Learn more about the Foreign Language Survey and read an executive summary of the survey report.
CAL Board of Trustees Statement on the National K–12 Foreign Language Survey
In the increasingly interconnected world of the 21st century, Americans must be able to communicate effectively in English and other world languages. Yet while countries around the world are implementing language programs that position their students to become multilingual world citizens, results of a recent national report by the Center for Applied Linguistics (Rhodes & Pufahl, 2010) reveal that opportunities for U.S. students to learn a foreign language have declined:
The Board of Trustees of the Center for Applied Linguistics is alarmed by these trends and considers foreign language education in the United States to be in a state of near crisis. Reversing these trends and meeting the need for a language-competent U.S. citizenry will require a comprehensive long-term strategy that makes language learning a national priority. CAL’s Board endorses the report’s recommendations, urging those responsible for education policy and practice to do the following:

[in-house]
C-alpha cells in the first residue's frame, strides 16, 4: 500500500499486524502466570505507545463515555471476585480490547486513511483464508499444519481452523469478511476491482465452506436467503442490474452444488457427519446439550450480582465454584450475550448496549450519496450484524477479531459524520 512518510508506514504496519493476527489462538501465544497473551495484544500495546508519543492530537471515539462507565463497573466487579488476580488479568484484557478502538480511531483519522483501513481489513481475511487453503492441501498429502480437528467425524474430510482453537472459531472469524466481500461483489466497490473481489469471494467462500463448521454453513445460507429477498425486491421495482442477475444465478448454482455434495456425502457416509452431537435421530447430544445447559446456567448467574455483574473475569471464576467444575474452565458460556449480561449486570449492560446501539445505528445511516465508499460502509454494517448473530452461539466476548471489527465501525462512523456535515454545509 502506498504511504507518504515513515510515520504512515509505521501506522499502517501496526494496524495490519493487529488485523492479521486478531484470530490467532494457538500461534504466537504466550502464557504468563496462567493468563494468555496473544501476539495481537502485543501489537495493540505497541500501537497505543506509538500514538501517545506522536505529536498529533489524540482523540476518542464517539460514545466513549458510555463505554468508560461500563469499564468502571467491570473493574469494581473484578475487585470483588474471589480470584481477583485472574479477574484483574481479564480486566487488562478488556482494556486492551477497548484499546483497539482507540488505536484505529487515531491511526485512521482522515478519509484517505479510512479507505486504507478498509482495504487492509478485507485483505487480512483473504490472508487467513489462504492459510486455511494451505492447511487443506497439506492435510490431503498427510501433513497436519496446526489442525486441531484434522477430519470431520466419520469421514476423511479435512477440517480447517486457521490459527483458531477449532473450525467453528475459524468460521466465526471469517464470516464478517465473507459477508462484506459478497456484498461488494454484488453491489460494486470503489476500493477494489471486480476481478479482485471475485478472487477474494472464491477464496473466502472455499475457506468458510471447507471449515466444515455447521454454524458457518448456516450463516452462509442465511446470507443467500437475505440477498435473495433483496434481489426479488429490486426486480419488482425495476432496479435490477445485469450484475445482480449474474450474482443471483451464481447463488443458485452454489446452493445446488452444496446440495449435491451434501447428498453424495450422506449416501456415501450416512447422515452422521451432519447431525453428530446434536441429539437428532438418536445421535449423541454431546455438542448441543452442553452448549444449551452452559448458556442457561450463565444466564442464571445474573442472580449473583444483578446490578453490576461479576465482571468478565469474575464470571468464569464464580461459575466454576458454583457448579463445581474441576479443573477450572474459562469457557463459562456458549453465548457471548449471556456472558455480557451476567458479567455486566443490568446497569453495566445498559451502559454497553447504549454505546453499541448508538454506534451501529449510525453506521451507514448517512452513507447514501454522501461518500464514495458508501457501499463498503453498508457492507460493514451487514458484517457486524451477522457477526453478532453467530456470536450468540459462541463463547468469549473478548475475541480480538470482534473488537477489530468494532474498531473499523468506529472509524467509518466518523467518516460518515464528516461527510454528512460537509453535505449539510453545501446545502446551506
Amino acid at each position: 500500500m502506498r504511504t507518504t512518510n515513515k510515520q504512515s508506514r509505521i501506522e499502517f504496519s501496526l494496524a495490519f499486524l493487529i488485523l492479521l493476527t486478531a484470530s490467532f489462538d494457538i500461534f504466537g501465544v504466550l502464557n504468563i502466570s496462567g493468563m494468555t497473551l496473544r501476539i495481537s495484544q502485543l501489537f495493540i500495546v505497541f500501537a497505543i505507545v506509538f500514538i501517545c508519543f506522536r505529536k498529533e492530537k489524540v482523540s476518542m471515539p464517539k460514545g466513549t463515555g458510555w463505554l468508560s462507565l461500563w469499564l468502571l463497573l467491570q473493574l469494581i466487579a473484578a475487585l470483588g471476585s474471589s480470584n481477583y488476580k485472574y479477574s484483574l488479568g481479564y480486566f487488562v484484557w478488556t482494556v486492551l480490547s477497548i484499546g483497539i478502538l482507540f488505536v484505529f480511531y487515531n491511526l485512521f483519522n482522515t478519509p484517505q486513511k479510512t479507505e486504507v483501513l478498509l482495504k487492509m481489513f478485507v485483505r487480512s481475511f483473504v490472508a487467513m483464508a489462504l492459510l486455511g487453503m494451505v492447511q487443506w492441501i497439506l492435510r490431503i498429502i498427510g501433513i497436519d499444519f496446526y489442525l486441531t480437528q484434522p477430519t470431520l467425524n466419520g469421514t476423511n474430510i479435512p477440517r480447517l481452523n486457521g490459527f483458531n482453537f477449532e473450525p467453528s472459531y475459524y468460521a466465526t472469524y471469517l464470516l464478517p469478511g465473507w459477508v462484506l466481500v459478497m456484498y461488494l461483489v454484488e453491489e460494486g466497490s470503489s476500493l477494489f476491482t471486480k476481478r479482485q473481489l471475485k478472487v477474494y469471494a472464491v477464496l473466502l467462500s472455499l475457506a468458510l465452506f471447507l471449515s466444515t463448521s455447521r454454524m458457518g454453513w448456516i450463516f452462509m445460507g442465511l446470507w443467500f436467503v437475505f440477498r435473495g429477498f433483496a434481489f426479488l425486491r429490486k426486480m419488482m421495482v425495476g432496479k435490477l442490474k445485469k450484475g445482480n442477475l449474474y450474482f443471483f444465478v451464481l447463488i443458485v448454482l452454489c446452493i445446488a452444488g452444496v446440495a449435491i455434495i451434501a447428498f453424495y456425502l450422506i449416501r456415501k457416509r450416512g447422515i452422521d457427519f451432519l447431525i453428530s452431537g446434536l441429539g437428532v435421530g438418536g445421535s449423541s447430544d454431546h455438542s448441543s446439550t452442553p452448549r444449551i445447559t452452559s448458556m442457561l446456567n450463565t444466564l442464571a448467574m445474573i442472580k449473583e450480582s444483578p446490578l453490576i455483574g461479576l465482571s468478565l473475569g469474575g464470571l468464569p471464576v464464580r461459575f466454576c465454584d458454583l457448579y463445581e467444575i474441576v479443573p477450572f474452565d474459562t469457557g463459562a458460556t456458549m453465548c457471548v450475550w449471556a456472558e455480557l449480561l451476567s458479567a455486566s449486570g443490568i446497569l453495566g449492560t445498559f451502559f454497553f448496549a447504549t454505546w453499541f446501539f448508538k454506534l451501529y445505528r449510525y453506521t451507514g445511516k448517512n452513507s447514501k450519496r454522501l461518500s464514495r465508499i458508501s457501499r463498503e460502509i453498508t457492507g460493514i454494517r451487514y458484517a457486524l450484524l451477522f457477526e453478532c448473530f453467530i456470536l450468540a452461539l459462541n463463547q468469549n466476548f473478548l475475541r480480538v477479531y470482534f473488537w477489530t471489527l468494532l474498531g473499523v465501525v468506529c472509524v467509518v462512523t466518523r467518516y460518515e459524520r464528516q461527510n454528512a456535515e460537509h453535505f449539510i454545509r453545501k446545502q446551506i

Our nation’s capacity to maintain national security, promote international cooperation, compete effectively in a global economy, and enhance our domestic well-being depends on our ability to communicate in other languages and across cultures. It is time to heed the calls for action by countless organizations, business leaders, government agencies, and individuals to acknowledge the well-documented individual and societal benefits of foreign language learning and to incorporate foreign languages into the core curriculum at every level of education and in every community across the nation.
Rhodes, N. C., & Pufahl, I. (2010). Foreign language teaching in U.S. schools: Results of a national survey. Washington, DC: Center for Applied Linguistics.